Academic leaders join topping-off ceremony for South Quad’s visionary academics building

The ceremonial topping-off of the visionary general academics building on Quinnipiac’s rapidly developing South Quad was celebrated with academic leaders who’ve collaborated to help shape the facility from the start.

Located on the Mount Carmel Campus between Tator Hall, the College of Arts and Sciences and the Commons residence hall, the South Quad’s three-building project broke ground in January of 2023.

The $293 million project includes the general academics building, a new School of Business, and a 417-bed student residence hall. The residence hall is on track to open at the start of the 2024-25 academic year, and the two academic buildings are set to open by the end of the 2024-25 academic year year.

On December 15, Provost Debra Liebowitz invited the project’s collaborative academic team to safely enter a portion of the South Quad construction site and join in on the topping-off ceremony.

“What a great thing to be doing at the end of the semester, on this exquisite day - taking stock of the incredible investment that the university is making in academics at Quinnipiac,” Liebowitz said. “Through conversations with the leadership, President Judy Olian’s vision, and ultimately the Board of Trustees support, we are standing here today.”

Liebowitz thanked the academic leaders for their part in the mindful, iterative process over the course of many months and meetings to help develop, refine and improve the academic building plan.

“That iterative process has taken a lot of work of a lot of people,” said Liebowitz. “I want to thank everyone for everything that you’ve done, and continue to do, to get to the point where we can occupy these buildings; and where they live as a breathing testament to the brilliant work that faculty do with students at Quinnipiac.”

The South Quad’s three sustainable buildings and its environmentally sensitive sustainable landscape are LEED-certified. Among its many exciting features, the general academic building incorporates state-of-the-art wet and dry labs, a space to expand Quinnipiac’s computing programs, new classrooms, inviting collaborative spaces for breakout and group study, offices for deans and faculty, a vivarium and a 700-seat auditorium.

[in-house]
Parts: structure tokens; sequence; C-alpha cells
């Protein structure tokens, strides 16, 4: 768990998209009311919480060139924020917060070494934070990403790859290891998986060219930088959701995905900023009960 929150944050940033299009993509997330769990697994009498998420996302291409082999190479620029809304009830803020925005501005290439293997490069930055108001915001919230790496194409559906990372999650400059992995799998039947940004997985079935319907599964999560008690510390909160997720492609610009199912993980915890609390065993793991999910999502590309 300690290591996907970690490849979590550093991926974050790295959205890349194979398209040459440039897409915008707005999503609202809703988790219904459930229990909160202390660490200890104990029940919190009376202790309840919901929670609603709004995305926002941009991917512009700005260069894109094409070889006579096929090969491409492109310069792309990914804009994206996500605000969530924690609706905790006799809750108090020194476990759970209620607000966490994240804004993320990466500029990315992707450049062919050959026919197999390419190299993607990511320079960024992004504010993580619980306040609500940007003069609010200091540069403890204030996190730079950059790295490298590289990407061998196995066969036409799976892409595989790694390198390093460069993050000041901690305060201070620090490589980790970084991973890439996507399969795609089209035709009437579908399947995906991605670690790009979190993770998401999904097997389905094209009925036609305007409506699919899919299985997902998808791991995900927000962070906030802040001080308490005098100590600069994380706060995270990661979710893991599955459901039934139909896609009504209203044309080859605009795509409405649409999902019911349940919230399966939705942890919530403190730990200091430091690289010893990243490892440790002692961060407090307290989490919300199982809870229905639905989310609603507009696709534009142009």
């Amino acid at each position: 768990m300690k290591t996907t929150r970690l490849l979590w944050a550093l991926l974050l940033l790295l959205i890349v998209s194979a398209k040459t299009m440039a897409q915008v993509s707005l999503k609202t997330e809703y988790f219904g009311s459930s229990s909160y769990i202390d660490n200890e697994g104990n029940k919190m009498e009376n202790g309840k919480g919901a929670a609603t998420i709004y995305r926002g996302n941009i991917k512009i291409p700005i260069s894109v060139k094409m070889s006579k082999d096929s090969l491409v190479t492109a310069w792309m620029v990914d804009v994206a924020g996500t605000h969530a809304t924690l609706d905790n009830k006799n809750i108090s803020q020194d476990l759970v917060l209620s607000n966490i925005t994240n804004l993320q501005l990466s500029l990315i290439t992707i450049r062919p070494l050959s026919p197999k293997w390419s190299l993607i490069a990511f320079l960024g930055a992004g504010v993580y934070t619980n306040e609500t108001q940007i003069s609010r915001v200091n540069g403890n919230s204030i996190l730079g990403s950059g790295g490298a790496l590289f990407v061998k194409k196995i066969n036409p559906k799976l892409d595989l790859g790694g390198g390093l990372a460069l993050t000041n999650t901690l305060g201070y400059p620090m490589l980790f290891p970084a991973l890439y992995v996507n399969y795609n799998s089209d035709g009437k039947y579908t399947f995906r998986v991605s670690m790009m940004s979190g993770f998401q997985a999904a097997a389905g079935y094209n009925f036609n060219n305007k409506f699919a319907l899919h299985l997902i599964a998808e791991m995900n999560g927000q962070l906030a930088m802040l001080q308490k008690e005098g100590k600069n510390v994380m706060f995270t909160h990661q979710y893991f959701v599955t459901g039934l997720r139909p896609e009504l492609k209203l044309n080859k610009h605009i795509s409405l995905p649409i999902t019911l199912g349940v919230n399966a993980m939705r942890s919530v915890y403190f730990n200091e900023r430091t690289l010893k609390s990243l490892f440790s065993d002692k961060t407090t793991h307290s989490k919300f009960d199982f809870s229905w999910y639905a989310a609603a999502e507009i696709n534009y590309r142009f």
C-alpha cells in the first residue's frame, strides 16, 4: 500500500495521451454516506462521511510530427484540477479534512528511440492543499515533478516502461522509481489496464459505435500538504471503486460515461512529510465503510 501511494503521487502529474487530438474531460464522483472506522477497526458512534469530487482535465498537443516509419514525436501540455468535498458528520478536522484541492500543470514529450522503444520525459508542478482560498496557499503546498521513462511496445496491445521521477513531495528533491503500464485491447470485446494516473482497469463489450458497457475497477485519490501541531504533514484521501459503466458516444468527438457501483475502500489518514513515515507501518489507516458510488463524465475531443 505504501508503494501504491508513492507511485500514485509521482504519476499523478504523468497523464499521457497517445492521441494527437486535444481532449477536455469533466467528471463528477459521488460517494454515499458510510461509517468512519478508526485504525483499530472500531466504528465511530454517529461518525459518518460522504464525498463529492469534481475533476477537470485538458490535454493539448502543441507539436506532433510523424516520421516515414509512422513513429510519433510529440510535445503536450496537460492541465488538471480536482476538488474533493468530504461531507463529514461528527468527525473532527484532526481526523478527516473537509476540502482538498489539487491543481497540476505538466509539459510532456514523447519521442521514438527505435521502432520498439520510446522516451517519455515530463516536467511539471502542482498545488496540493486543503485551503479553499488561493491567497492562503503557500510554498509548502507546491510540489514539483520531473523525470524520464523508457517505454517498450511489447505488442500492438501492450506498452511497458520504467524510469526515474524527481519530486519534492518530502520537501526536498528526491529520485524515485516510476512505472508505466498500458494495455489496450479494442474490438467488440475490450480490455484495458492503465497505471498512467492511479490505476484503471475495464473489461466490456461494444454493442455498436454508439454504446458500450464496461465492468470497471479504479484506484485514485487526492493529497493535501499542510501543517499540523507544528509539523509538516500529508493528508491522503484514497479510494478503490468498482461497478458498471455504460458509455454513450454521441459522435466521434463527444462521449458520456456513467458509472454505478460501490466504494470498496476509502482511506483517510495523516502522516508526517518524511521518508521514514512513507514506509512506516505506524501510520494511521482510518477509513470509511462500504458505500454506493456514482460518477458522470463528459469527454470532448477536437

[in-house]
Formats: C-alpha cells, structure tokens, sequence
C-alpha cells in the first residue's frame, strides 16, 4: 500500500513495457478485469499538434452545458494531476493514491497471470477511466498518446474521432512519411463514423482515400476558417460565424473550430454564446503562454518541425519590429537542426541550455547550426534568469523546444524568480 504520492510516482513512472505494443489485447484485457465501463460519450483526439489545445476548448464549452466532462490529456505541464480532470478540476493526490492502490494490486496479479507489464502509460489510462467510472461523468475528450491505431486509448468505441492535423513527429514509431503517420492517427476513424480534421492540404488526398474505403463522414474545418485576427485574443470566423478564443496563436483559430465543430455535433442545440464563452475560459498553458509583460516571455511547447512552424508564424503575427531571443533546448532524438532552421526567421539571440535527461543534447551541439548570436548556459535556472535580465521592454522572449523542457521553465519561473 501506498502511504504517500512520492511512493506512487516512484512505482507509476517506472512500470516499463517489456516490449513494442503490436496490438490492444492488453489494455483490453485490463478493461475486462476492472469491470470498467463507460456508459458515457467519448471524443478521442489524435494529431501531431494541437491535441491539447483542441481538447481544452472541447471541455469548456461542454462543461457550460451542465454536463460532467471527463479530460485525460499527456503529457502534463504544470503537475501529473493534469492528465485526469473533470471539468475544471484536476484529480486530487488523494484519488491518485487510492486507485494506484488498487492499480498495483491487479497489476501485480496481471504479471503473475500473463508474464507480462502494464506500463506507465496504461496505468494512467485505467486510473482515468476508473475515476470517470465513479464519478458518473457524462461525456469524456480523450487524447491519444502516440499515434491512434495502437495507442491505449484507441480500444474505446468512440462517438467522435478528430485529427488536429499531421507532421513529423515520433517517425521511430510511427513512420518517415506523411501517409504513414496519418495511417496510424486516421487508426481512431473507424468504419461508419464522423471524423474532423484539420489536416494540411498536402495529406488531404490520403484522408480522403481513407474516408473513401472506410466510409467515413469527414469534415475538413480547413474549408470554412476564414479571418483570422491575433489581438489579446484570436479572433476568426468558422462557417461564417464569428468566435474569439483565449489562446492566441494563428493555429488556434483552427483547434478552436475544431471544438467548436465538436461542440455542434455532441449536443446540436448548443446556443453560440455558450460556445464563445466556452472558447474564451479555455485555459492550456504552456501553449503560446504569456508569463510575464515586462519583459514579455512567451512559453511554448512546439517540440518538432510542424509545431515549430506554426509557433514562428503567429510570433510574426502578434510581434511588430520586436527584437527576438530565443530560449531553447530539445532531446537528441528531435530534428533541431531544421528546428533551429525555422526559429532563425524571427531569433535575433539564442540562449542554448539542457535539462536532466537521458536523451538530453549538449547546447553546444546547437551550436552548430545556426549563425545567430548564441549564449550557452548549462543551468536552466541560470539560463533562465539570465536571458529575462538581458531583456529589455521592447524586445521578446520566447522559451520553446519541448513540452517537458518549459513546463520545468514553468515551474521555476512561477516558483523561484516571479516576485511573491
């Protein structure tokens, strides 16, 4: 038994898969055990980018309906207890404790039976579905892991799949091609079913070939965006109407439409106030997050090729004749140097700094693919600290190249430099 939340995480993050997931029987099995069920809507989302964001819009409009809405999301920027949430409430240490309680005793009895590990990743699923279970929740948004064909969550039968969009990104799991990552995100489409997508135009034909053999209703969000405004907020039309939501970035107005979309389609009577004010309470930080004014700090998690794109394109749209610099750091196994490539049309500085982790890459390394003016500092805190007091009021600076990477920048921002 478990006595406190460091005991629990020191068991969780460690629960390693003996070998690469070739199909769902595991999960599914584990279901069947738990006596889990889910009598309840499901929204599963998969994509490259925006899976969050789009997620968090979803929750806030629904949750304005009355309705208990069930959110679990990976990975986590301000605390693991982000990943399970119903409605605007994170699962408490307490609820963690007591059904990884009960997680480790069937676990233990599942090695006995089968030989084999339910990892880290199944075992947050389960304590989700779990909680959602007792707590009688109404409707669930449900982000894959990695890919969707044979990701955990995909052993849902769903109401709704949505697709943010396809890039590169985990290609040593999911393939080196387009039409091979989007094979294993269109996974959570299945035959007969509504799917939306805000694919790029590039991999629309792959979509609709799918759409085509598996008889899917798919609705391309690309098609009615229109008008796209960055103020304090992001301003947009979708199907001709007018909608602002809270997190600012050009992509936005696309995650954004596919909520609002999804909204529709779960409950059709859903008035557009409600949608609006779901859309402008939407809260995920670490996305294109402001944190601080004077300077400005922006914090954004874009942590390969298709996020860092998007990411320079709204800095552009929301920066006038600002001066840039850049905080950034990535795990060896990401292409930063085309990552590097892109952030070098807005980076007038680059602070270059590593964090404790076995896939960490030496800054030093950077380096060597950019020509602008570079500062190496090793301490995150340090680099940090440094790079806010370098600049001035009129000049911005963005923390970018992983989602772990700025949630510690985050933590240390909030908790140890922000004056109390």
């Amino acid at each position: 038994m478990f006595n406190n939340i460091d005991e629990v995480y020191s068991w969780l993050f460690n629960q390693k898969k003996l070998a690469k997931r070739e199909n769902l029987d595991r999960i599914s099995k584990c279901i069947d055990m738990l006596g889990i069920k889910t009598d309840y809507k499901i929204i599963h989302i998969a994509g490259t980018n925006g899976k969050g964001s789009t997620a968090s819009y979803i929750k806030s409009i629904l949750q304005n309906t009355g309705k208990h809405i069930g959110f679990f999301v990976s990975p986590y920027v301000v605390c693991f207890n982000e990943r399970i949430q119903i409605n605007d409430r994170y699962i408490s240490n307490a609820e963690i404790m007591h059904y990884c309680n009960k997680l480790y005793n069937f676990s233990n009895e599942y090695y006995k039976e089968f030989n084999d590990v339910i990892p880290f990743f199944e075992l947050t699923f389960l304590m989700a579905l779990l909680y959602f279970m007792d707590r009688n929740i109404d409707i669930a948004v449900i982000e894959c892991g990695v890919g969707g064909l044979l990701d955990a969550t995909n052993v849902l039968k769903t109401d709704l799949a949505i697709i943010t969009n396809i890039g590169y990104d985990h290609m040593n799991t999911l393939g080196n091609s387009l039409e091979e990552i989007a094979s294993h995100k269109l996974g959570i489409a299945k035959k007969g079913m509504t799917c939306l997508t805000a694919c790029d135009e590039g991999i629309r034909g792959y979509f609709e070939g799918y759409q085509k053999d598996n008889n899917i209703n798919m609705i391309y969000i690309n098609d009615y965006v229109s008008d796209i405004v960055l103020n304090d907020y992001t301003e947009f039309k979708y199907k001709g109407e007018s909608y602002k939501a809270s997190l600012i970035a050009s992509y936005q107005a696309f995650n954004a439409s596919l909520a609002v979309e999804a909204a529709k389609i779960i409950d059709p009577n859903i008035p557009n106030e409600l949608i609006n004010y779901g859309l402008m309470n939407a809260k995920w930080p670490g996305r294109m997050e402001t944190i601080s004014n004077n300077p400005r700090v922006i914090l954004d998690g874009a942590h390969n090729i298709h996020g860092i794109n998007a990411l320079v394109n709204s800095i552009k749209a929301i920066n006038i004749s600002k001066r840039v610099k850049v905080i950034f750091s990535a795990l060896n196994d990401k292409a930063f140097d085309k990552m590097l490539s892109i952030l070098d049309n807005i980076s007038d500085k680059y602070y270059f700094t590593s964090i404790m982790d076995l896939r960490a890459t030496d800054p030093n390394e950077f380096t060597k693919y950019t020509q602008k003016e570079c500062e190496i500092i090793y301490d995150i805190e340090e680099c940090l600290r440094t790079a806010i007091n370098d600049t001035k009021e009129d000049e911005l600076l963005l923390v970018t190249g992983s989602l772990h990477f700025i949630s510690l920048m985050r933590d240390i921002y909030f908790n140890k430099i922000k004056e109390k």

Under brilliant blue skies, academic team members joined in signing a ceremonial steel beam, then cheered as it was hoisted high above and secured by workers as the building’s final construction beam. Next, they donned hardhats and joined Sasaki architect and project manager Steve Lacker for a construction tour of the building’s interior. Sasaki is the architect on the academic building and the South Quad landscape.

Director of Behavioral Neuroscience and associate professor of psychology Adrienne Betz said it was exciting to see the facility taking shape.

“I’ve been involved since the beginning of the conversations, and I’ve seen every iteration. It’s just so exciting. It’s going to be transformative for Quinnipiac,” said Betz. “I’ve been taking pictures of it from the third floor Tater window, watching it build up. It’s really amazing.”

Environmental science and studies program director Courtney McGinnis said being part of the academic team effort to help create this new facility, which includes new research, lab and vivarium spaces for her program has been a remarkable journey.

“It’s been a long, iterative process, and now it’s nice to see the final structural beam go into place, and celebrate the successes that we’ve been having,” said McGinnis.

Quinnipiac’s Director of Capital Planning and Construction, Elizabeth Bender, said getting to this point was a very proud moment.

“We’ve only been in construction for a year, and to be seeing the building structure finish up is a proud moment. It’s been a lot of hard work on so many people’s part, and the contractor in specific, for trying to work out the logistics. It was complicated and challenging; and I’m proud of all of the people who have got us here,” said Bender.

Sasaki principal architect Fiske Crowell has attended many topping-off ceremonies, but this one was unique, he said.

“What I love about this particular topping-off ceremony is the engagement of the faculty,” said Crowell. “This is a celebration of the academic community that’s being engaged with this building, and it’s very special that Deb organized it this way.”

Liebowitz thanked all involved in the project for their collaboration with the academic team. She also applauded the dedicated efforts of academic team coordinator Terri Johnson, associate vice president of student personal and professional development.

Additionally, Liebowitz recognized the leadership of biomedical sciences chair Robert Cottrell, together with biological sciences professor Patrice Boily, associate dean for administration and finance in the College of Arts and Sciences, in helping the team merge schools into the building.

Liebowitz said the new collaborative research areas and other spaces shared across departments and across schools will provide further opportunities to generate new ideas which can’t exist in buildings where schools are siloed.

“This gives us an opportunity to continue to move forward and think about how to be even more interdisciplinary, and to think about how to do things differently in the new building,” said Liebowitz.

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